Coraline by Neil Gaiman
|Coraline by Neil Gaiman|
|Category: Confident Readers|
|Reviewer: Jill Murphy|
|Summary: An utter tour de force. This scary Alice in Wonderland style novella has surrealism in spades, a perfect ear, a wonderful central character, plenty of shivers, and a detail to pore over again and again.|
|Buy? Yes||Borrow? Yes|
|Pages: 192||Date: April 2009|
|External links: Author's website|
Coraline has just moved to a new flat in a huge converted old house. It's the summer holidays, but her parents both work from home and are busy, so operate a general policy of benign neglect. Miss Spink and Miss Forcible on the ground floor offer Coraline the odd cup of tea - and read its leaves to boot. The crazy old man upstairs is busy training a mouse circus. There's plenty of scope for exploring in the grounds, and so that's what Coraline does, just as Alice did before she found Wonderland.
Coraline doesn't find a rabbit-hole though; she finds a door, a door that opens into a flat that looks very much like her own, with people who look very much like her parents. But they are not her parents - who have suddenly gone missing - and it doesn't take Coraline very long to work out that her Other Mother has some very dark secrets indeed. Poor Coraline - with only a supercilious black cat to help her, she must rescue her parents and defeat the Other Mother once and for all. It's a tall order for a little girl, however big of heart...
... and Coraline is very big of heart. This new edition is out to tie in with a new animated film coming out this spring. The press sheet tells me it's um... the first high definition, stop-motion animated feature to be shot in 3D, which sounds jolly impressive. I nosed on IMDB and I must say it also looks jolly impressive. The film is going to have to go some to beat this wonderful, wonderful book though. Often compared to Alice in Wonderland, this is a surreal and shivery story full of menace. But it also has courage, heart, loyalty and love, and a big dollop of irresistible humour.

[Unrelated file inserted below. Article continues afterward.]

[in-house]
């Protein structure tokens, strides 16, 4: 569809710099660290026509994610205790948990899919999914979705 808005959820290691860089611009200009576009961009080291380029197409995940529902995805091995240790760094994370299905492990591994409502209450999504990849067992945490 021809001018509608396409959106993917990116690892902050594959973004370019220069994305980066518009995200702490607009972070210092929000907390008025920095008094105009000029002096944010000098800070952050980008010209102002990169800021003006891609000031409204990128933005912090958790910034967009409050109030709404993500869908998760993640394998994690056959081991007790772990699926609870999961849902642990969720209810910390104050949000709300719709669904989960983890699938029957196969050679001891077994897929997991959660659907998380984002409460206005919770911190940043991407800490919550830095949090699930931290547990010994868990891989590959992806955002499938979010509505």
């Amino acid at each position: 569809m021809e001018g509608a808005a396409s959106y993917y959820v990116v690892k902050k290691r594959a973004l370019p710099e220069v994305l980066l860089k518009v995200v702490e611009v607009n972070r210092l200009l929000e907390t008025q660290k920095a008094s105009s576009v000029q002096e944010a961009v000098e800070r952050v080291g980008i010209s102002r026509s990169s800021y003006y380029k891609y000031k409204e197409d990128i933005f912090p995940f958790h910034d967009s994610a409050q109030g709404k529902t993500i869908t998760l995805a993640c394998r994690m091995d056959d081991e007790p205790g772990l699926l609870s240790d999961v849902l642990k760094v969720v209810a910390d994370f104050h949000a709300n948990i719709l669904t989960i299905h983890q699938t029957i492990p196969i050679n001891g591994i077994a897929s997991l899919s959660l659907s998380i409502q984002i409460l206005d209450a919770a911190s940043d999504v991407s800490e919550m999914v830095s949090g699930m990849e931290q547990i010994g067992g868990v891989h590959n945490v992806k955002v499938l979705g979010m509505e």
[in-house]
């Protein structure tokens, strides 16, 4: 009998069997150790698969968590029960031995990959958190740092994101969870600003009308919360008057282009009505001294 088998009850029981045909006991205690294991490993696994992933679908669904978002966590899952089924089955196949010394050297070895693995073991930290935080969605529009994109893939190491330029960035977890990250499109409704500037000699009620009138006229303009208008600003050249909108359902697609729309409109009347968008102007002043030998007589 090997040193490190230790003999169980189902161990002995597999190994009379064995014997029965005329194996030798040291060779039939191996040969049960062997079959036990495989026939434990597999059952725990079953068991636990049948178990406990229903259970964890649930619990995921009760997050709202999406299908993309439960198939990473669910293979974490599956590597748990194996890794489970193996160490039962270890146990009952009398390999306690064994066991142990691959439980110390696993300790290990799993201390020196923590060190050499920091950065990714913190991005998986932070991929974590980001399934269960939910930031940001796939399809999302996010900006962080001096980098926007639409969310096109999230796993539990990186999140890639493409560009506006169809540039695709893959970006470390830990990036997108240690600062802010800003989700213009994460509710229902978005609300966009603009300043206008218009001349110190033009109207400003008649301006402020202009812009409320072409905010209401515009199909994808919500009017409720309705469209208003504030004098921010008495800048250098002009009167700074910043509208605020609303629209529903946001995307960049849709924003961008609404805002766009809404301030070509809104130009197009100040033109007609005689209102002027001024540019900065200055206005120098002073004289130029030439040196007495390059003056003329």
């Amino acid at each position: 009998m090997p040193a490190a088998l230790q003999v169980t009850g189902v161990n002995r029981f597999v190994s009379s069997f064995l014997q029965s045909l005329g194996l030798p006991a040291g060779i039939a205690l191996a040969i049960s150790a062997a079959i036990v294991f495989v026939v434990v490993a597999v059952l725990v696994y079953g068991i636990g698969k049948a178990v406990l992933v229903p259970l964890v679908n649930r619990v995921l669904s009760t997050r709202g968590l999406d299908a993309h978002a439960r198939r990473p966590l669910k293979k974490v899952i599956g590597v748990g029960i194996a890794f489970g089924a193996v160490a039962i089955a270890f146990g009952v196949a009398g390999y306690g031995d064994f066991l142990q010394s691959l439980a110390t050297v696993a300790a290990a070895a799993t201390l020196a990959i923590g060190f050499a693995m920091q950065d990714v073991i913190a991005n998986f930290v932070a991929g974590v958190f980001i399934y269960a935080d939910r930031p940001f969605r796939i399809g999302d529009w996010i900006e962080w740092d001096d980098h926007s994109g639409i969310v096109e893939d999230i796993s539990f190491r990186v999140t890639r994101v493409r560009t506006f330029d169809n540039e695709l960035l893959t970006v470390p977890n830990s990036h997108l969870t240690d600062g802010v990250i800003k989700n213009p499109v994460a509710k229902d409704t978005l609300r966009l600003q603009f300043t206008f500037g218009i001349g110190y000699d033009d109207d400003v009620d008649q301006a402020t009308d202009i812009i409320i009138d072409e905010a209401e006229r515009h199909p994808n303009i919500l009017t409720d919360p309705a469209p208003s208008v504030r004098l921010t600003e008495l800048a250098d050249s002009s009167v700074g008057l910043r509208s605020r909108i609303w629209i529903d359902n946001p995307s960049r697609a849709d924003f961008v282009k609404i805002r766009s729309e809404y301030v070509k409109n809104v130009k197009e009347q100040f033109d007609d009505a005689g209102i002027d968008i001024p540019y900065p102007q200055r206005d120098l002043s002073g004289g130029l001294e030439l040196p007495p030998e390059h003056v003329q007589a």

What strikes me most is how clever Gaiman is. Coraline, just like Alice, is easy to read. A keen reader as young as eight could happily attempt it. On the surface, it's a scary story about a brave little girl. But underneath, it's an existential battle for souls that gives pause for thought to any adult. And yet, the youngest of readers may not articulate some of the more subtle ideas, but they are bound to appreciate them. Alternate realities always offer a lot of what ifs and here Gaiman touches on the nature of evil, parenting, loyalties, trust and much more, always in the subtext and rarely in the open.
So it's scary, and it's charming, and it's fun, and it's deep. Anyone can read it. Is there anything Neil Gaiman gets wrong? Answers on a postcard, please.
My thanks to the nice people at Bloomsbury for sending the book.
Readers should rush straight onto The Graveyard Book, also by Gaiman. Uncle Montague's Tales of Terror by Chris Priestley has a more Gothic feel, but retains surreal element. Marianne Dreams by Catherine Storr is an absolute classic, and might also appeal. We can also recommend The Boy With One Name by J R Wallis.
Coraline by Neil Gaiman is in the Top Ten Books for Young Readers That Feature a Passage Between Worlds.
Coraline by Neil Gaiman is in the Bookbag's Easter Eggs.
You can read more book reviews or buy Coraline by Neil Gaiman at Amazon.co.uk Amazon currently charges £2.99 for standard delivery for orders under £20, over which delivery is free.
You can read more book reviews or buy Coraline by Neil Gaiman at Amazon.com.
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John Lloyd said:
Having seen the 3D extravaganza they made of the film, I have to reassure Jill it is "jolly impressive", and I can recommend it on the big screen. Very different to the graphic novel adaptation I've also read.